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The History of the Pension Plan

Too late to start a pension

When you think of retirement plans, you may assume that this was something that your parents or grandparents developed. But, it’s origins can be traced back to the Revolutionary War. The history of the Pension Plan 

In return for their service, soldiers were offered a monthly lifetime income. Approved by the Continental Congress, this lifetime income was dubbed a pension. And a pension plan was subsequently offered to veterans of the Civil War and every war since.

However, this concept isn’t as modern as you may believe. During Ancient Rome, soldiers were also rewarded with a lifetime income upon retirement. There’s also evidence that pensions have been available to public service employees throughout history as well.

The U.S. retirement system.

In 1875, the American Express Company set up the first private pension plan in the U.S. Until this point, because most companies were small or family-run, this wasn’t much of an option. However, American Express was large enough to offer a retirement plan to those who worked for the company for at least 20 years.

When an employee reached the age of 60 and was recommended for retirement by a manager, you could receive half of your annual salary — which was up to a maximum of $500 per year. The other stipulation was that the employees’ funds also had to be approved by the board of directors.

At the turn of the 20th Century, more companies began to follow American Express. Companies like Standard Oil, U.S. Steel, AT&T, Eastman Kodak, Goodyear, and General Electric all offered some sort of pension to employees. However, thanks to the Internal Revenue Act of 1921, contributions made to employee pensions became exempt from federal corporate income, which accelerated growth.

Labor unions further pushed pension plans and benefit increases in the 1940s. The effort was so successful that by 1950 roughly 10 million Americans, or about 25 percent of the private sector workforce, had a pension. A decade later, that increased to almost half of the private sector workforce.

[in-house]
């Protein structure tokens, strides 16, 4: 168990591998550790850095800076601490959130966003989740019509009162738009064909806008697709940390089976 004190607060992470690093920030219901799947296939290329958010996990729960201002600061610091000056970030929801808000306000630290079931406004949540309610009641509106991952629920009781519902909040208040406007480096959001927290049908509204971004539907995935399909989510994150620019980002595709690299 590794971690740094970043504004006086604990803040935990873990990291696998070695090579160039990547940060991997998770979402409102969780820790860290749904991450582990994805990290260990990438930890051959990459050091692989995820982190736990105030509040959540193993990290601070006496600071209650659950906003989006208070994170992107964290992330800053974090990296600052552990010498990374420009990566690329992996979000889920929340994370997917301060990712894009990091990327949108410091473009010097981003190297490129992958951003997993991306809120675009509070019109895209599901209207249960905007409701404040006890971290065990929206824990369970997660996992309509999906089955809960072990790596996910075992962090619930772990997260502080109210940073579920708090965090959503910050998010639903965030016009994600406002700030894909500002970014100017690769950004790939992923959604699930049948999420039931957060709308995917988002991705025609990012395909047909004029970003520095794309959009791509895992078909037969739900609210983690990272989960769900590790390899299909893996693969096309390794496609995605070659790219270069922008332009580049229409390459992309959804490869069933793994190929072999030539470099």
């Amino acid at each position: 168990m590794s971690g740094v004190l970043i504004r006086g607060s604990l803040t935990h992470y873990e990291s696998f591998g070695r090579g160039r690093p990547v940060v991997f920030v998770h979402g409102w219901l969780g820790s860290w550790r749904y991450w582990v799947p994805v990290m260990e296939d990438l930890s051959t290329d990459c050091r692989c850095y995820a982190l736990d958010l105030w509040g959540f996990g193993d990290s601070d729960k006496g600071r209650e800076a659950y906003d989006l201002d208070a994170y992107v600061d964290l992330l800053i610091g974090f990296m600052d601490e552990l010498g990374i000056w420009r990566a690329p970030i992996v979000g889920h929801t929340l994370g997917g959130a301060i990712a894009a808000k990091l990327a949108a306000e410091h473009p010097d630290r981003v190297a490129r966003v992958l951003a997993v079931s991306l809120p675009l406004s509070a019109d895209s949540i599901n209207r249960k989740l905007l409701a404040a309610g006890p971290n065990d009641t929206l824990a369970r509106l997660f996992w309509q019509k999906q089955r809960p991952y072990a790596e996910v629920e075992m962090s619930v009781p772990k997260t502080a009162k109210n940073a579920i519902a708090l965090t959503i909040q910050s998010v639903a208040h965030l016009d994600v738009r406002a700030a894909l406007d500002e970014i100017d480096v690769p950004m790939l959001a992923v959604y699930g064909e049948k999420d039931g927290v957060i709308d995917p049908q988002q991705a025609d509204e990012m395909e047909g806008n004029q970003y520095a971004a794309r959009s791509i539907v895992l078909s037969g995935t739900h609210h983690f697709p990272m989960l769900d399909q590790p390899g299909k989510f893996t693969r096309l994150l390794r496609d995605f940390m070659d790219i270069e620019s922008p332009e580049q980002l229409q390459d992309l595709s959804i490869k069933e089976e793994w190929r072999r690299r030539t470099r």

Government interventions.

Despite the increasing popularity of pensions, the system was far from perfect. Many pension funds began to fail because they were designed to only pay out a low percentage of the employee’s pay at retirement. After all, they were not intended to replace the employee’s full final income.

As a consequence, the government enacted the Employee Retirement Income Security Act (ERISA). Its main goal was to make pensions more secure by establishing legal participation, accountability, and disclosure requirements.

Furthermore, ERISA set guidelines for vesting. Specifically, it limited the vesting schedule to within 10 years or less. Also, the history of the Pension Plan Benefit Guaranty Corporation was included with ERISA, which guaranteed employee benefits, whether the company or pension failed or not.

The rise of defined contribution plans.

The idea of a defined benefit plan in retirement began to gain traction during the boom decades following World War II. Companies actually used this as a recruitment tactic since employees know exactly how much much they would get in retirement. Usually, the amount to be received was a specific dollar amount or percentage of the retiree’s salary.

Employees enjoyed the fact that this made planning their financial future a breeze. More appealing was that they could save more if they wanted to. Or, they could supplement private investment accounts to their pensions or Social Security.

By 1970 nearly 26.3 million private-sector workers (45 percent of all private-sector employees) were covered by some kind of pension plan. And, participation was steady until the 1990s, with 43 percent of private-sector employees still receiving coverage.

In the 1980s, defined-contribution plans began to enter the picture. These types of plans include 401(k) plans, 403(b) plans, 457 plans, and Thrift Savings Plans. Unlike defined-benefit plans, employees make the bulk of the contributions, and the employer can match a portion of employee contributions.

Because these were a tax-deferred gift to highly compensated employees, and companies didn’t have to assume any risk, defined contribution plans quickly surpassed the defined benefit pension.

The end of the traditional pension plan?

Let’s not sugarcoat this. It seems that the traditional pension plan is on life support. And, it’s been in poor health for some time now.

“The percentage of workers covered by a traditional defined benefit (DB) pension plan that pays a lifetime annuity, often based on years of service and final salary, has been steadily declining over the past 25 years,” Barbara A. Butrica, Howard M. Iams, Karen E. Smith, and Eric J. Toder for the Social Security Bulletin.

“From 1980 through 2008, the proportion of private wage and salary workers participating in DB pension plans fell from 38 percent to 20 percent.” But, “the percentage of workers covered by a defined contribution (DC) pension plan — that is, an investment account established and often subsidized by employers, but owned and controlled by employees — has been increasing over time” — 8 percent to 31 percent between 1980 through 2008.

“More recently, many employers have frozen their DB plans (Government Accountability Office 2008; Munnell and others 2006),” the authors note. “Some experts expect that most private-sector plans will be frozen in the next few years and eventually terminated.”


As if that weren’t worrisome enough, the COVID-19 pandemic has decreased the funded ratio from 72.6% in 2019 to 67.9% in 2020. And, depending on the economy, this downward trend may continue.

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